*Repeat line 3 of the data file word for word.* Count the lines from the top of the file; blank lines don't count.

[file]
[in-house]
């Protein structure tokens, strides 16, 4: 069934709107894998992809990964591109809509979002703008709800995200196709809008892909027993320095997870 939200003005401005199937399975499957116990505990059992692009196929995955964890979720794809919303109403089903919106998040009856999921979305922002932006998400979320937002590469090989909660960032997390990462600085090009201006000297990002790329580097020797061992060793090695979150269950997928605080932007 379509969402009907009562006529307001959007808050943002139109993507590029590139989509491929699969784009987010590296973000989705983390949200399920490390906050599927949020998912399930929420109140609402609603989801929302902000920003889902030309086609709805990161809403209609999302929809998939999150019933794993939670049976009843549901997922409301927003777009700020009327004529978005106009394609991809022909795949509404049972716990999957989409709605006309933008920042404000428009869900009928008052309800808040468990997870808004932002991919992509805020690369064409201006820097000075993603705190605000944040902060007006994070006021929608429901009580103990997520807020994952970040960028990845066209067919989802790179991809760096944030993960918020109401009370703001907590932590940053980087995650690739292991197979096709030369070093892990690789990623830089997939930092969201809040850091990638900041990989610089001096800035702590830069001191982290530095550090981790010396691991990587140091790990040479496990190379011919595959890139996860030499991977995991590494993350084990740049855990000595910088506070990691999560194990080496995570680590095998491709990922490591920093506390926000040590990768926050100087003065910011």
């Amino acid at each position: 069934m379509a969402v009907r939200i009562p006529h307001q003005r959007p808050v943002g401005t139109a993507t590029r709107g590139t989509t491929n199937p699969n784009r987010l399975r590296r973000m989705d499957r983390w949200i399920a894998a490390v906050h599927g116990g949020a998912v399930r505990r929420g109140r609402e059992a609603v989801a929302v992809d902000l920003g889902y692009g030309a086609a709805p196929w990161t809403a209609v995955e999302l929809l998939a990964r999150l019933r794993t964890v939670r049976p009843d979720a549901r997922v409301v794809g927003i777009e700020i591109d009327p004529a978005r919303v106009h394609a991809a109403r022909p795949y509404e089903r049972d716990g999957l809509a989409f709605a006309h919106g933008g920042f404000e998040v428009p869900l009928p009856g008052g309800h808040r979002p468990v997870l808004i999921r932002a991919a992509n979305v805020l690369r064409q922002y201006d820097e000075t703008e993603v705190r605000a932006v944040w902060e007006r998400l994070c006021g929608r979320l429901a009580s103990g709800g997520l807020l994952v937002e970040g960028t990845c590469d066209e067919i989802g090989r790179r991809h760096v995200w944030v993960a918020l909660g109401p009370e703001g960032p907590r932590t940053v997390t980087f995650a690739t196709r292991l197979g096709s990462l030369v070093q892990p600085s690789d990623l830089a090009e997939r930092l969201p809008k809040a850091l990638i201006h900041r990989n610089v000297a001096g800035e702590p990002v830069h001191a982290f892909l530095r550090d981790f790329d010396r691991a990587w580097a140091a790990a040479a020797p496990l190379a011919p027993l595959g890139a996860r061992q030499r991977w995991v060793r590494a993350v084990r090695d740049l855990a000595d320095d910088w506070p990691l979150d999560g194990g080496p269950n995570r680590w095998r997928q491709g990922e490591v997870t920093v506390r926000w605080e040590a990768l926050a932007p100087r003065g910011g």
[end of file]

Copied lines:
């Amino acid at each position: 069934m379509a969402v009907r939200i009562p006529h307001q003005r959007p808050v943002g401005t139109a993507t590029r709107g590139t989509t491929n199937p699969n784009r987010l399975r590296r973000m989705d499957r983390w949200i399920a894998a490390v906050h599927g116990g949020a998912v399930r505990r929420g109140r609402e059992a609603v989801a929302v992809d902000l920003g889902y692009g030309a086609a709805p196929w990161t809403a209609v995955e999302l929809l998939a990964r999150l019933r794993t964890v939670r049976p009843d979720a549901r997922v409301v794809g927003i777009e700020i591109d009327p004529a978005r919303v106009h394609a991809a109403r022909p795949y509404e089903r049972d716990g999957l809509a989409f709605a006309h919106g933008g920042f404000e998040v428009p869900l009928p009856g008052g309800h808040r979002p468990v997870l808004i999921r932002a991919a992509n979305v805020l690369r064409q922002y201006d820097e000075t703008e993603v705190r605000a932006v944040w902060e007006r998400l994070c006021g929608r979320l429901a009580s103990g709800g997520l807020l994952v937002e970040g960028t990845c590469d066209e067919i989802g090989r790179r991809h760096v995200w944030v993960a918020l909660g109401p009370e703001g960032p907590r932590t940053v997390t980087f995650a690739t196709r292991l197979g096709s990462l030369v070093q892990p600085s690789d990623l830089a090009e997939r930092l969201p809008k809040a850091l990638i201006h900041r990989n610089v000297a001096g800035e702590p990002v830069h001191a982290f892909l530095r550090d981790f790329d010396r691991a990587w580097a140091a790990a040479a020797p496990l190379a011919p027993l595959g890139a996860r061992q030499r991977w995991v060793r590494a993350v084990r090695d740049l855990a000595d320095d910088w506070p990691l979150d999560g194990g080496p269950n995570r680590w095998r997928q491709g990922e490591v997870t920093v506390r926000w605080e040590a990768l926050a932007p100087r003065g910011g």